Each year on the Fourth of July, our nation celebrates the signing of the Declaration of Independence, a powerful affirmation of liberty. Here at the Grassroot Institute, we strive to preserve the liberty movement that the framers began in 1776 by fighting for limited, accountable government and advancing free market solutions to solve the issues facing Hawaii.
This month, four policy interns joined the Grassroot Institute and have already begun advancing liberty through their hard work here in Hawaii. These young people are the future of our democracy, and their unyielding dedication to the cause of freedom gives me hope for a brighter future.
We asked our new interns to share how they became involved with the liberty movement as well as what inspired them to join the fight for individual freedom.
“It is often said that public policy requires a choice between government control and individual liberty. This is true, but it papers over the inherent flaw in entrusting all of our important decisions to government. Governments are people too—legislators, bureaucrats, and other state officials—who make mistakes just like the rest of us. With this in mind, the choice is really between individuals deciding their own fate and having their fate decided for them. I like the former.”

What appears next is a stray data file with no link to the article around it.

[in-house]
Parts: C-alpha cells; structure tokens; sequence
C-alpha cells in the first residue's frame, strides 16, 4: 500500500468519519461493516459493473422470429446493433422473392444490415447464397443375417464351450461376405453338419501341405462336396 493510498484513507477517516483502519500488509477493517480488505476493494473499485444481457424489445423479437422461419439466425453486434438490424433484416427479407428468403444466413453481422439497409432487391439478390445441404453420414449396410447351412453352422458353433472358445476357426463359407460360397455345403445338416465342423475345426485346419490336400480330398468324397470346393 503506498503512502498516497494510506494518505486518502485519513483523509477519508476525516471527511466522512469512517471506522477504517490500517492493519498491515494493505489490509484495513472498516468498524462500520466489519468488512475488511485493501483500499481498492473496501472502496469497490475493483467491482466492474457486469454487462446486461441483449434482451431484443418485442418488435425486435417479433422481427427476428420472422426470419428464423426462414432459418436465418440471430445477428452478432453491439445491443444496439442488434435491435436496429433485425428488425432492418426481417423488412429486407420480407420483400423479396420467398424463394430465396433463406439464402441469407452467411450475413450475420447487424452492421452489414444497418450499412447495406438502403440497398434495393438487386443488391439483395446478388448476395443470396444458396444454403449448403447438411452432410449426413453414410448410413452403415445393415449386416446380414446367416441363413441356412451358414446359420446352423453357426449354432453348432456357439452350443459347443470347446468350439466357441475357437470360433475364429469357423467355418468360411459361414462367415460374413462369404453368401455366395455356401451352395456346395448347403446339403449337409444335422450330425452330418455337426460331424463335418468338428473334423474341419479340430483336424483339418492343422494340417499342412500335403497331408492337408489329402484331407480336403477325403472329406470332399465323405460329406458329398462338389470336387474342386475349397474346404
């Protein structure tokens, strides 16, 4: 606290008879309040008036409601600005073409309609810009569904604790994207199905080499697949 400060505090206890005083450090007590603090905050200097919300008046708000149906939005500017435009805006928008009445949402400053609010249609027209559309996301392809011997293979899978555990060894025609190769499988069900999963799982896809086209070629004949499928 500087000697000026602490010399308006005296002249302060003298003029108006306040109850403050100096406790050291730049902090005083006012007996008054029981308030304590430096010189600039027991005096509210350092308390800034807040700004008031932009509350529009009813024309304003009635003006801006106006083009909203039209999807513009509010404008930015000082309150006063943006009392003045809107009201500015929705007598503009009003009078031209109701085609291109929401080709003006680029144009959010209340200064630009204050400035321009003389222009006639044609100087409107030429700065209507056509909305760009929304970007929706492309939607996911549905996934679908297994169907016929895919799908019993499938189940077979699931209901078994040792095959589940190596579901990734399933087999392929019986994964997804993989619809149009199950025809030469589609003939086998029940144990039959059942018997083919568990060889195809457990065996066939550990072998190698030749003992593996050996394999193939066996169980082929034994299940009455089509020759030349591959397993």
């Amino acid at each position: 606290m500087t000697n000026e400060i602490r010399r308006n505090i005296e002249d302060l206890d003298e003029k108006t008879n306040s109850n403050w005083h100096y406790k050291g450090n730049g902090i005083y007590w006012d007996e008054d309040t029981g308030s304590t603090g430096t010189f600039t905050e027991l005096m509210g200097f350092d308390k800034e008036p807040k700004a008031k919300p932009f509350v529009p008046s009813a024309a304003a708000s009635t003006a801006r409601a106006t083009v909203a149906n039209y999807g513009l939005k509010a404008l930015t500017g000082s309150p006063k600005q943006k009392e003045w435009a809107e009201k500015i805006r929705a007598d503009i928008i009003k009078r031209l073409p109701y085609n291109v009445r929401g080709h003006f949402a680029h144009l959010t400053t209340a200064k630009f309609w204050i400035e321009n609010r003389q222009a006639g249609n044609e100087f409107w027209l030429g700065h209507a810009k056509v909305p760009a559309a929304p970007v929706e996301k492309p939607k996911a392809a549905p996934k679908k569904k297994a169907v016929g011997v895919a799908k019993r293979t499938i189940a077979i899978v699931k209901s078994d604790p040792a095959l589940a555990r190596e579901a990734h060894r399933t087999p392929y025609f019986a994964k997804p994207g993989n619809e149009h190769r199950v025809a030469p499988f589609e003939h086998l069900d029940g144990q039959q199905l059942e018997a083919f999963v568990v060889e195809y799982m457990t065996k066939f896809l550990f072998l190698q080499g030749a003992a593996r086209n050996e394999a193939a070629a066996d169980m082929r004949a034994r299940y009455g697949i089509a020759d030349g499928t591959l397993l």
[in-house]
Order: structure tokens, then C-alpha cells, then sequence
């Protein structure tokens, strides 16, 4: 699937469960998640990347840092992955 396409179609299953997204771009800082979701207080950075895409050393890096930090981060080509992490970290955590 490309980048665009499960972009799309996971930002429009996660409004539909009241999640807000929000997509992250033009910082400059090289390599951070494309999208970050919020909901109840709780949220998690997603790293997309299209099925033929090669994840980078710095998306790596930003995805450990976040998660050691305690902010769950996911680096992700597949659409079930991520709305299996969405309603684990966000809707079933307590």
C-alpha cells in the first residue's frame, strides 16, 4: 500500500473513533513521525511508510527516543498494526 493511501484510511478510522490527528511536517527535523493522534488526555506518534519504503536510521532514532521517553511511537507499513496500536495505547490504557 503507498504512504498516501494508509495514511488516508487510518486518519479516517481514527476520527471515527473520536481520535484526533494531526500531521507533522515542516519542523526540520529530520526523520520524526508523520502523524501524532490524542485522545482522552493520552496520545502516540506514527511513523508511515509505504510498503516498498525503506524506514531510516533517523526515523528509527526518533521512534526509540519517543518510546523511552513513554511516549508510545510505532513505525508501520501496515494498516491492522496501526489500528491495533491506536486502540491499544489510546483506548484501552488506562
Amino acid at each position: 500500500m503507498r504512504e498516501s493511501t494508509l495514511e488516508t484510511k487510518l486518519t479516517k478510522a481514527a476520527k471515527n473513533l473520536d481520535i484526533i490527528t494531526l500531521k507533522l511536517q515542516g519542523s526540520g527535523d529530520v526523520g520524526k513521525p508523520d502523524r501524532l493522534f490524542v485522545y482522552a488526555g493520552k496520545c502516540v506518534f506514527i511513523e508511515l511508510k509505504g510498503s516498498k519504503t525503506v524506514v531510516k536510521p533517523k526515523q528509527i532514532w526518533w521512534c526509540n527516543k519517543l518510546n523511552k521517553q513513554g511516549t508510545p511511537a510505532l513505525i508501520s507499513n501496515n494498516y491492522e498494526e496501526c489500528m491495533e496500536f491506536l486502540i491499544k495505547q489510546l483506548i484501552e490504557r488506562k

“My eyes were first opened to the liberty movement in a high school class where we focused on the ‘other’ perspective of American foreign policy. Before this, I felt all military action was needed in the name of ‘freedom’ and ‘democracy’. Incidentally, this was during the time of Ron Paul’s 2012 presidential campaign, so I was able to use his policies to build the base of my philosophy towards liberty in every field including economics, foreign policy and social freedom. Once in college, I joined several organizations including Young Americans for Liberty and Students for Liberty. My goal is to spread the knowledge of liberty to the public to improve our society.”
“When I graduated high school, I joined the Air Force. After spending four years experiencing the inefficiencies and frustrations of bureaucracy, I became disenchanted and moved back home to Hawaii to attend college. It wasn’t until I took an economics class with Ken Schoolland that I learned the important synergy between individual liberty, free speech and property rights. Since then, I’ve been inspired to spread the message of liberty and limited government: first to my friends and family, and now through my writing.”
“I first encountered the liberty movement during my late high school days. I watched Milton Friedman eloquently debate proponents of regulation and protectionism in his series Free to Choose. The arguments he made drove me to study economics in college. I think that the empirical evidence is clear; freer markets generally lead to better outcomes. I am convinced that the best way to promote the liberty movement is through numbers, by demonstrating its unchallenged track record in promoting prosperity.”